Spinach and chickpea pasta

Bowtie spinach and chickpea pasta

Except for the greens, this spinach and chickpea pasta is made entirely from store cupboard ingredients. Think tinned tomatoes, pulses and punchy pastes that add instant oomph. No pantry worth its salt is complete without Italian staple, pasta, so there’s that, too.

Bowtie spinach and chickpea pasta

If you’re a regular visitor here, you’ll know I’m all about fresh ingredients and cooking from scratch. When it comes to tomatoes though, my shelves are always stocked with tinned options – whole, finely chopped or pureed. Tinned tomatoes are kitchen essentials, like good olive oil, lemons and flaky sea salt. They’re good for shakshukas, wintery casseroles and soups, and especially handy for quick pasta sauces. I remember going to Italian friends for supper, years ago. Felicé was in the kitchen making the first of many courses – Napoletana pasta. He stood at the stove, half apron tied at the waist, sweating minced garlic in olive oil. After the briefest minute, he tipped in a huge tin of chopped tomatoes, the sort you’re likely to find at your local Italian deli. The only seasoning was salt and a grinding of black pepper. That was it. Sauce done. Pure and simple. It tasted clean and very authentic.

Bowtie spinach and chickpea pasta

Bowtie spinach and chickpea pasta

This sauce is similar but with a few additions to bulk it out. For the recipe, I’ve partnered up with Serena to make an easy family style supper using 5 store cupboard ingredients. It leans on plant-based eating that’s wholesome, quick and inexpensive. It’s the kind of food you can rustle together when you’re short of time or when midweek inspiration is on the decline. The sauce can be made the day before and reheated, in which case, add the spinach while the pasta water is on.

The lack of meat is intensional but more than compensated by the gutsy sauce. To spur the flavour on, I add a splash of balsamic vinegar and 2 heaping spoonfuls of sundried tomato pesto. It’s untraditional but very good. When cooking pasta, the general quota rule is 75-100g dry weight pasta per person. I used 400g here and it made ample, enough for at least 6 generous servings. Farfalle (bow-tie pasta) keeps its shape well when cooked so any leftovers can tag along to work for a desk lunch. It’s best reheated. If you feel life would be better with meat, add strips of roast chicken or scrunched up pieces of panfried salami.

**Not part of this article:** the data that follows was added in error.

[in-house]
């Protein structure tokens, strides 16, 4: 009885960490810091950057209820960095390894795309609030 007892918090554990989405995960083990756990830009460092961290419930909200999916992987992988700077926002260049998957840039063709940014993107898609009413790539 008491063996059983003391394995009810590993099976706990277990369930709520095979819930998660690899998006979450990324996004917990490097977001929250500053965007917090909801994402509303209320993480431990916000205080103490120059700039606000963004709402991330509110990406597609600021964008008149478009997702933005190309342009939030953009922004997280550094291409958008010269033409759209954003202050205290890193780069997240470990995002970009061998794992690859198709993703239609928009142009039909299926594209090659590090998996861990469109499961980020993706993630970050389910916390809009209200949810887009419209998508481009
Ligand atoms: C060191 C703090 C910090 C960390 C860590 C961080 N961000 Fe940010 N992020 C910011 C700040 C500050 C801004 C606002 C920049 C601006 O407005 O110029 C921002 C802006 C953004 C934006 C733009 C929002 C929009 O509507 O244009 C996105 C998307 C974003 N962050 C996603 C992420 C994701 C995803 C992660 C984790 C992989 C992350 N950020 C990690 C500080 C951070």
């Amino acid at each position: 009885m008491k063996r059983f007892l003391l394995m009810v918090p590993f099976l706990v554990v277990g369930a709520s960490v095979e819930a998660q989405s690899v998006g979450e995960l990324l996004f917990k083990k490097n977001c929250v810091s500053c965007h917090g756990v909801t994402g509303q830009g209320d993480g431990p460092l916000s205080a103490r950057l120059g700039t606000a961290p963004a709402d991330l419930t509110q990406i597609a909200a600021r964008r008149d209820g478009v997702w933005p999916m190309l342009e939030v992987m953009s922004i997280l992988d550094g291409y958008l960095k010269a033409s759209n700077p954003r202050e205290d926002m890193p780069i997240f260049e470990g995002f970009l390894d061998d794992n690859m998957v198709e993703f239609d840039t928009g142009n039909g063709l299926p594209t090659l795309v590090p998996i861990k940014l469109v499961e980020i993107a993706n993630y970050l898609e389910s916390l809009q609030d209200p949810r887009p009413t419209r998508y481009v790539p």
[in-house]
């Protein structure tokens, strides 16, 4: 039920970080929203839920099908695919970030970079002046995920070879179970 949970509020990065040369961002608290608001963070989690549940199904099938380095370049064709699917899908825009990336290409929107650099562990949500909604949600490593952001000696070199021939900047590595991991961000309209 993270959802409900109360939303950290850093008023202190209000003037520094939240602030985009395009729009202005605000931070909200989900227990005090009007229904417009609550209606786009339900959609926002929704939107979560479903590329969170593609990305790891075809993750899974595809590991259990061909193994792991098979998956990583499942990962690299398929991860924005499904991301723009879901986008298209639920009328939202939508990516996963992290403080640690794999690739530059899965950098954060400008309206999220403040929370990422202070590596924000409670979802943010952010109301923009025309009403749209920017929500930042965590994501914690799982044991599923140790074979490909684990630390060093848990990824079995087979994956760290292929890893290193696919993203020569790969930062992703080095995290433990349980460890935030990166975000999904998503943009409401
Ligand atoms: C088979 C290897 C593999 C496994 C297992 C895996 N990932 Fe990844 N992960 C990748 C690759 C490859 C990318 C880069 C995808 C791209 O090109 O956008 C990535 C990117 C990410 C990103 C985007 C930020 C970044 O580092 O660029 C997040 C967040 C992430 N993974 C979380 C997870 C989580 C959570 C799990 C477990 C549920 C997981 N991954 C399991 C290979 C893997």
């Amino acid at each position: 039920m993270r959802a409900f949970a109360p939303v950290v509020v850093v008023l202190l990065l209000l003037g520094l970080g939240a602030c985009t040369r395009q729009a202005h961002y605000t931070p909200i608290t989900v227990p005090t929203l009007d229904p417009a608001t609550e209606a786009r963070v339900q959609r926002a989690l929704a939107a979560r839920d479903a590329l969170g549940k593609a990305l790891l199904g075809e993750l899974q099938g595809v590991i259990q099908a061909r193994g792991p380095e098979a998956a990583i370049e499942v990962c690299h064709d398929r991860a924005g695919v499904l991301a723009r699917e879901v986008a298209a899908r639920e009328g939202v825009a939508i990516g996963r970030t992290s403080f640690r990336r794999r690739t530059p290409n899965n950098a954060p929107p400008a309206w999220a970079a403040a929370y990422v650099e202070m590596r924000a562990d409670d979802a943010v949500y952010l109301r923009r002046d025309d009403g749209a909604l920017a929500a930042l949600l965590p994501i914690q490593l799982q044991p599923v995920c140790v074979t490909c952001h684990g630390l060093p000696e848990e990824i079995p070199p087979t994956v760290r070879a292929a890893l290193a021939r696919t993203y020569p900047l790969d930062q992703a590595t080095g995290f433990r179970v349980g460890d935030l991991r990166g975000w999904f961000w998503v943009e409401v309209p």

Bowtie spinach and chickpea pasta

Bowtie spinach and chickpea pasta

Bowtie spinach and chickpea pasta

 

Spinach and chickpea pasta

Serves 6

  • 15ml (1 tablespoon) olive oil
  • 1 large red onion, finely diced
  • 1  garlic clove, minced
  • 2 heaping tablespoons Serena sundried tomato pesto
  • 30ml (2 tablespoons) Serena balsamic vinegar
  • 2 x 390g Serena Italian chopped tomatoes
  • 5ml (1 teaspoon) dried oregano
  • a generous pinch of dried red chilli flakes (optional)
  • 5ml (1 teaspoon) brown sugar
  • 125ml (1/2 cup) water
  • 400g tin Serena chickpeas, rinsed and drained
  • 200g baby or young spinach, rinsed
  • 400g Serena Farfalle bow tie Pasta
  • salt and black pepper, to taste
  • fresh basil, to finish
  • freshly grated parmesan, to serve

Heat the olive oil in a wide-based pan and sauté the onion until softened, about 6-8 minutes. Add the garlic and cook for another minute, then add the tomato pesto and balsamic vinegar.

Add the chopped tomatoes, oregano, chilli (if using), sugar and water. Cover partially and simmer for about 20 minutes. Season the sauce with salt and black pepper. Add the chickpeas and heat through. Pile the spinach on top of the sauce and wilt down, about 3 minutes.

Cook the pasta in plenty of well-salted boiling water. Reserve 1 cup of pasta cooking water before draining. Tip the pasta into the sauce and toss together. Add some of the cooking water to loosen. Add a generous handful of basil and finish with grated parmesan.

 

 

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